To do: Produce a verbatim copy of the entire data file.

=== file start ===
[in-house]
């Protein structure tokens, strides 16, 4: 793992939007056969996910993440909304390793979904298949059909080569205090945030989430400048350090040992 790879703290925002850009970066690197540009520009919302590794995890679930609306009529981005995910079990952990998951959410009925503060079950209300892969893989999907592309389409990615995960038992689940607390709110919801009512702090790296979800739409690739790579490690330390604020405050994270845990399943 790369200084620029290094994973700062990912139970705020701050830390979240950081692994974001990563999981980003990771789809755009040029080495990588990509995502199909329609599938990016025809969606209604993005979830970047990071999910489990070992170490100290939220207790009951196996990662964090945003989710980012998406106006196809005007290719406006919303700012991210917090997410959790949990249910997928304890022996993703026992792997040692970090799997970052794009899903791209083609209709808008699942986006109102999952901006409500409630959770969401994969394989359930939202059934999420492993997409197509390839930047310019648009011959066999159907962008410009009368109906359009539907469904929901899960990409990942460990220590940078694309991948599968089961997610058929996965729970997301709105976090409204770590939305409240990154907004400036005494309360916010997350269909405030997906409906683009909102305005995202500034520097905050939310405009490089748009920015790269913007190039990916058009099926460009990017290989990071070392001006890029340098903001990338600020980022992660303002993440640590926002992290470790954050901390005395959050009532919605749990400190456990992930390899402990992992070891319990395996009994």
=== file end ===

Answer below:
[in-house]
């Protein structure tokens, strides 16, 4: 793992939007056969996910993440909304390793979904298949059909080569205090945030989430400048350090040992 790879703290925002850009970066690197540009520009919302590794995890679930609306009529981005995910079990952990998951959410009925503060079950209300892969893989999907592309389409990615995960038992689940607390709110919801009512702090790296979800739409690739790579490690330390604020405050994270845990399943 790369200084620029290094994973700062990912139970705020701050830390979240950081692994974001990563999981980003990771789809755009040029080495990588990509995502199909329609599938990016025809969606209604993005979830970047990071999910489990070992170490100290939220207790009951196996990662964090945003989710980012998406106006196809005007290719406006919303700012991210917090997410959790949990249910997928304890022996993703026992792997040692970090799997970052794009899903791209083609209709808008699942986006109102999952901006409500409630959770969401994969394989359930939202059934999420492993997409197509390839930047310019648009011959066999159907962008410009009368109906359009539907469904929901899960990409990942460990220590940078694309991948599968089961997610058929996965729970997301709105976090409204770590939305409240990154907004400036005494309360916010997350269909405030997906409906683009909102305005995202500034520097905050939310405009490089748009920015790269913007190039990916058009099926460009990017290989990071070392001006890029340098903001990338600020980022992660303002993440640590926002992290470790954050901390005395959050009532919605749990400190456990992930390899402990992992070891319990395996009994």